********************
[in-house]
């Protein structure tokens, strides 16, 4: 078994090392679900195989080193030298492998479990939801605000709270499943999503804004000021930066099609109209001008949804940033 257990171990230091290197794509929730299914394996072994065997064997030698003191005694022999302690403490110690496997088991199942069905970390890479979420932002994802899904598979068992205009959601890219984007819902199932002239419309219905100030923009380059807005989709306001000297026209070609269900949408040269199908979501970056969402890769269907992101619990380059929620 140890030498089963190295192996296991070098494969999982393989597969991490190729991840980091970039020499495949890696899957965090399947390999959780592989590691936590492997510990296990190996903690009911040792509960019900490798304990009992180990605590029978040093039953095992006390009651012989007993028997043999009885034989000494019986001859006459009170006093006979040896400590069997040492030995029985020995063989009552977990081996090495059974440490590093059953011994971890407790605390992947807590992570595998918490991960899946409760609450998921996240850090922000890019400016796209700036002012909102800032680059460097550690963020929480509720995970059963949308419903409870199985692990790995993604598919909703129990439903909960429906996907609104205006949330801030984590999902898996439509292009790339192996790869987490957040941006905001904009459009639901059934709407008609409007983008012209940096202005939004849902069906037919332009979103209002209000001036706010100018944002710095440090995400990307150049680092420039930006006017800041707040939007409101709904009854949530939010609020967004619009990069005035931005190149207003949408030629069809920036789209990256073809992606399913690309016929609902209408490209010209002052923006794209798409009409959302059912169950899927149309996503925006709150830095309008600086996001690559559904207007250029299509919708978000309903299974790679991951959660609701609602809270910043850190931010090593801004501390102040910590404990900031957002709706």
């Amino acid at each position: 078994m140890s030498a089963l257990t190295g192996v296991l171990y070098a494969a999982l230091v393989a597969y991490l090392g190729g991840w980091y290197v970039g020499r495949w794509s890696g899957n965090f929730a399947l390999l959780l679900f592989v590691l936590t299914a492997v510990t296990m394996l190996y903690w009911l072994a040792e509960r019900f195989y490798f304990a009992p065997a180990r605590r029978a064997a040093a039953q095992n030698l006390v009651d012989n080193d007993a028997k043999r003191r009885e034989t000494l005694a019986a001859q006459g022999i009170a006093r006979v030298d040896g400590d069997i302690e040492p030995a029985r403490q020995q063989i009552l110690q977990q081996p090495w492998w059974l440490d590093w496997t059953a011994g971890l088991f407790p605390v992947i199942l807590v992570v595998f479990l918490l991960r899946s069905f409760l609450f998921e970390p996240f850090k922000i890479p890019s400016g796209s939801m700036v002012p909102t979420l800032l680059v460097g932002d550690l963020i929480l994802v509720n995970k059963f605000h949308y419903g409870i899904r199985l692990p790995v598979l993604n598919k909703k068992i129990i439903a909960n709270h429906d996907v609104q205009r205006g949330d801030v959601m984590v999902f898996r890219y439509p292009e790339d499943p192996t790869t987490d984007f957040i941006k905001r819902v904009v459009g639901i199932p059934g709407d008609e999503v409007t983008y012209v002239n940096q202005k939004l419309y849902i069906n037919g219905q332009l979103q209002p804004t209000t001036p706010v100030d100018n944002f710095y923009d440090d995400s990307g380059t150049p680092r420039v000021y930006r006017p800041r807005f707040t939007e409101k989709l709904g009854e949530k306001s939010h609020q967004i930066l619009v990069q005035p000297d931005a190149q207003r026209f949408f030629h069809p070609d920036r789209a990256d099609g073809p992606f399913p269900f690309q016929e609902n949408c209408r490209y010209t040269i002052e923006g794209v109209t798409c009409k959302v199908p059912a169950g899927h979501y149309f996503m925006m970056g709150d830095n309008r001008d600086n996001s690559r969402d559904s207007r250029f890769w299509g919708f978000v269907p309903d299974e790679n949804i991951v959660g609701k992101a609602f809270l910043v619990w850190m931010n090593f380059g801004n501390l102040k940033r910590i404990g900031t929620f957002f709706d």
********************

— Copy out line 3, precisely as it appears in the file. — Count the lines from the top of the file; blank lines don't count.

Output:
């Amino acid at each position: 078994m140890s030498a089963l257990t190295g192996v296991l171990y070098a494969a999982l230091v393989a597969y991490l090392g190729g991840w980091y290197v970039g020499r495949w794509s890696g899957n965090f929730a399947l390999l959780l679900f592989v590691l936590t299914a492997v510990t296990m394996l190996y903690w009911l072994a040792e509960r019900f195989y490798f304990a009992p065997a180990r605590r029978a064997a040093a039953q095992n030698l006390v009651d012989n080193d007993a028997k043999r003191r009885e034989t000494l005694a019986a001859q006459g022999i009170a006093r006979v030298d040896g400590d069997i302690e040492p030995a029985r403490q020995q063989i009552l110690q977990q081996p090495w492998w059974l440490d590093w496997t059953a011994g971890l088991f407790p605390v992947i199942l807590v992570v595998f479990l918490l991960r899946s069905f409760l609450f998921e970390p996240f850090k922000i890479p890019s400016g796209s939801m700036v002012p909102t979420l800032l680059v460097g932002d550690l963020i929480l994802v509720n995970k059963f605000h949308y419903g409870i899904r199985l692990p790995v598979l993604n598919k909703k068992i129990i439903a909960n709270h429906d996907v609104q205009r205006g949330d801030v959601m984590v999902f898996r890219y439509p292009e790339d499943p192996t790869t987490d984007f957040i941006k905001r819902v904009v459009g639901i199932p059934g709407d008609e999503v409007t983008y012209v002239n940096q202005k939004l419309y849902i069906n037919g219905q332009l979103q209002p804004t209000t001036p706010v100030d100018n944002f710095y923009d440090d995400s990307g380059t150049p680092r420039v000021y930006r006017p800041r807005f707040t939007e409101k989709l709904g009854e949530k306001s939010h609020q967004i930066l619009v990069q005035p000297d931005a190149q207003r026209f949408f030629h069809p070609d920036r789209a990256d099609g073809p992606f399913p269900f690309q016929e609902n949408c209408r490209y010209t040269i002052e923006g794209v109209t798409c009409k959302v199908p059912a169950g899927h979501y149309f996503m925006m970056g709150d830095n309008r001008d600086n996001s690559r969402d559904s207007r250029f890769w299509g919708f978000v269907p309903d299974e790679n949804i991951v959660g609701k992101a609602f809270l910043v619990w850190m931010n090593f380059g801004n501390l102040k940033r910590i404990g900031t929620f957002f709706d």